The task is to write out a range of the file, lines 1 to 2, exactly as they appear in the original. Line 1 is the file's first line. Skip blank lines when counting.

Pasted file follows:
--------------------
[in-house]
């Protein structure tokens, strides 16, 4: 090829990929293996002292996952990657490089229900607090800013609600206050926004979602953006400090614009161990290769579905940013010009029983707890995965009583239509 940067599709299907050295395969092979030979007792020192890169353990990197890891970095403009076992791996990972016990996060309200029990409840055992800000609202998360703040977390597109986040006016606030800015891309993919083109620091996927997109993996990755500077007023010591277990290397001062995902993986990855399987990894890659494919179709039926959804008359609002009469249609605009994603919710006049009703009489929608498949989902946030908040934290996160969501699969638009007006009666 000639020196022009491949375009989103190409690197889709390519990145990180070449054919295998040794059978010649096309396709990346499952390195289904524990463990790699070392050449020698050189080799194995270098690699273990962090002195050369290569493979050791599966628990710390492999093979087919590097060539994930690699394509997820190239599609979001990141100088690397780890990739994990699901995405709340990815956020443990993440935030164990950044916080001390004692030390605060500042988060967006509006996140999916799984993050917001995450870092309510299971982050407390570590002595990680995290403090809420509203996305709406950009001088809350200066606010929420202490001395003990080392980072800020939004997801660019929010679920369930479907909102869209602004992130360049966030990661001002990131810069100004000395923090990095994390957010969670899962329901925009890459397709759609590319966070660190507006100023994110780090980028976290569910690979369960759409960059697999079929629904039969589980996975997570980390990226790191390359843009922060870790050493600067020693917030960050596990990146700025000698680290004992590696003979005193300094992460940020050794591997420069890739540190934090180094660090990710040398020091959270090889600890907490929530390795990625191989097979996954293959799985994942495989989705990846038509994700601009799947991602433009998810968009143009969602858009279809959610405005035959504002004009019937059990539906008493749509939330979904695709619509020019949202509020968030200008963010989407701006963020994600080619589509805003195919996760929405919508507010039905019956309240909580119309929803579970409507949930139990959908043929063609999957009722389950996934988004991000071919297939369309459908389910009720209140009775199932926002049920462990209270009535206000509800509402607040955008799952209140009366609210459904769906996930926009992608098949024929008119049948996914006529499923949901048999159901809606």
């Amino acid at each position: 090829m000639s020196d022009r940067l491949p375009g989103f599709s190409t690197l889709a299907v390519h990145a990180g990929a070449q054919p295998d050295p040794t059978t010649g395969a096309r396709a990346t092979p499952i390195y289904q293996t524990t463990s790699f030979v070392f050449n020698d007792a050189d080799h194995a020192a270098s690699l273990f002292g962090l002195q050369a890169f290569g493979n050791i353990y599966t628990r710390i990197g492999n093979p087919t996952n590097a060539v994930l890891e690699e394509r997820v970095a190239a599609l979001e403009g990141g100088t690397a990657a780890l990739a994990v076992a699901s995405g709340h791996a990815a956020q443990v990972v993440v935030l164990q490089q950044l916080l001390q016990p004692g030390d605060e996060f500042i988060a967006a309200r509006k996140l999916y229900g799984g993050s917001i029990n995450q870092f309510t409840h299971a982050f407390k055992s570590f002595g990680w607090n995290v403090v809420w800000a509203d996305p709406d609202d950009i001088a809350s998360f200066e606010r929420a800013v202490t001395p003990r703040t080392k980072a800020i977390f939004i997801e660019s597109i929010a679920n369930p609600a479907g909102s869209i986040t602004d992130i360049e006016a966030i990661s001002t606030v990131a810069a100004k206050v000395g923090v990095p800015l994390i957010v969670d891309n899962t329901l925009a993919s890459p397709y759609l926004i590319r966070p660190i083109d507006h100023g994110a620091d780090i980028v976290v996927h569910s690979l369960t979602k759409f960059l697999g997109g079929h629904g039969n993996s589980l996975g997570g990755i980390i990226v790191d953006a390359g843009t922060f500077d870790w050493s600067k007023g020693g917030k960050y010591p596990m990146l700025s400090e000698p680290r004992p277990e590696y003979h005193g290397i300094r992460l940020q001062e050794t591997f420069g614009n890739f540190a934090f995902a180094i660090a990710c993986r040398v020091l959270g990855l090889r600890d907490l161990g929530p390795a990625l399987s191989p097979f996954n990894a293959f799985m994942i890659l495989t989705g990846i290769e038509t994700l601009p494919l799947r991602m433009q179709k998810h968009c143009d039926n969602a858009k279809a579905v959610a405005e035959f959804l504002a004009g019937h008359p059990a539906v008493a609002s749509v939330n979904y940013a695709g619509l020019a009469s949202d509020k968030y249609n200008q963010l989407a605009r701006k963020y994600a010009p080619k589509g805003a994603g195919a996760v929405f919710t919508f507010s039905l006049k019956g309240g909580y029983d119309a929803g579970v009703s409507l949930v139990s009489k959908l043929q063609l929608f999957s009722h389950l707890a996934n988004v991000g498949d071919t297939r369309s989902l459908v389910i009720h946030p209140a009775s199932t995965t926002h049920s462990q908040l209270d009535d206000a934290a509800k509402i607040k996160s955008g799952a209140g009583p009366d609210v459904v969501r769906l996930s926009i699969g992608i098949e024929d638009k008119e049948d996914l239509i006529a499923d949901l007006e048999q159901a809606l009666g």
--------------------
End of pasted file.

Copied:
[in-house]
């Protein structure tokens, strides 16, 4: 090829990929293996002292996952990657490089229900607090800013609600206050926004979602953006400090614009161990290769579905940013010009029983707890995965009583239509 940067599709299907050295395969092979030979007792020192890169353990990197890891970095403009076992791996990972016990996060309200029990409840055992800000609202998360703040977390597109986040006016606030800015891309993919083109620091996927997109993996990755500077007023010591277990290397001062995902993986990855399987990894890659494919179709039926959804008359609002009469249609605009994603919710006049009703009489929608498949989902946030908040934290996160969501699969638009007006009666 000639020196022009491949375009989103190409690197889709390519990145990180070449054919295998040794059978010649096309396709990346499952390195289904524990463990790699070392050449020698050189080799194995270098690699273990962090002195050369290569493979050791599966628990710390492999093979087919590097060539994930690699394509997820190239599609979001990141100088690397780890990739994990699901995405709340990815956020443990993440935030164990950044916080001390004692030390605060500042988060967006509006996140999916799984993050917001995450870092309510299971982050407390570590002595990680995290403090809420509203996305709406950009001088809350200066606010929420202490001395003990080392980072800020939004997801660019929010679920369930479907909102869209602004992130360049966030990661001002990131810069100004000395923090990095994390957010969670899962329901925009890459397709759609590319966070660190507006100023994110780090980028976290569910690979369960759409960059697999079929629904039969589980996975997570980390990226790191390359843009922060870790050493600067020693917030960050596990990146700025000698680290004992590696003979005193300094992460940020050794591997420069890739540190934090180094660090990710040398020091959270090889600890907490929530390795990625191989097979996954293959799985994942495989989705990846038509994700601009799947991602433009998810968009143009969602858009279809959610405005035959504002004009019937059990539906008493749509939330979904695709619509020019949202509020968030200008963010989407701006963020994600080619589509805003195919996760929405919508507010039905019956309240909580119309929803579970409507949930139990959908043929063609999957009722389950996934988004991000071919297939369309459908389910009720209140009775199932926002049920462990209270009535206000509800509402607040955008799952209140009366609210459904769906996930926009992608098949024929008119049948996914006529499923949901048999159901809606």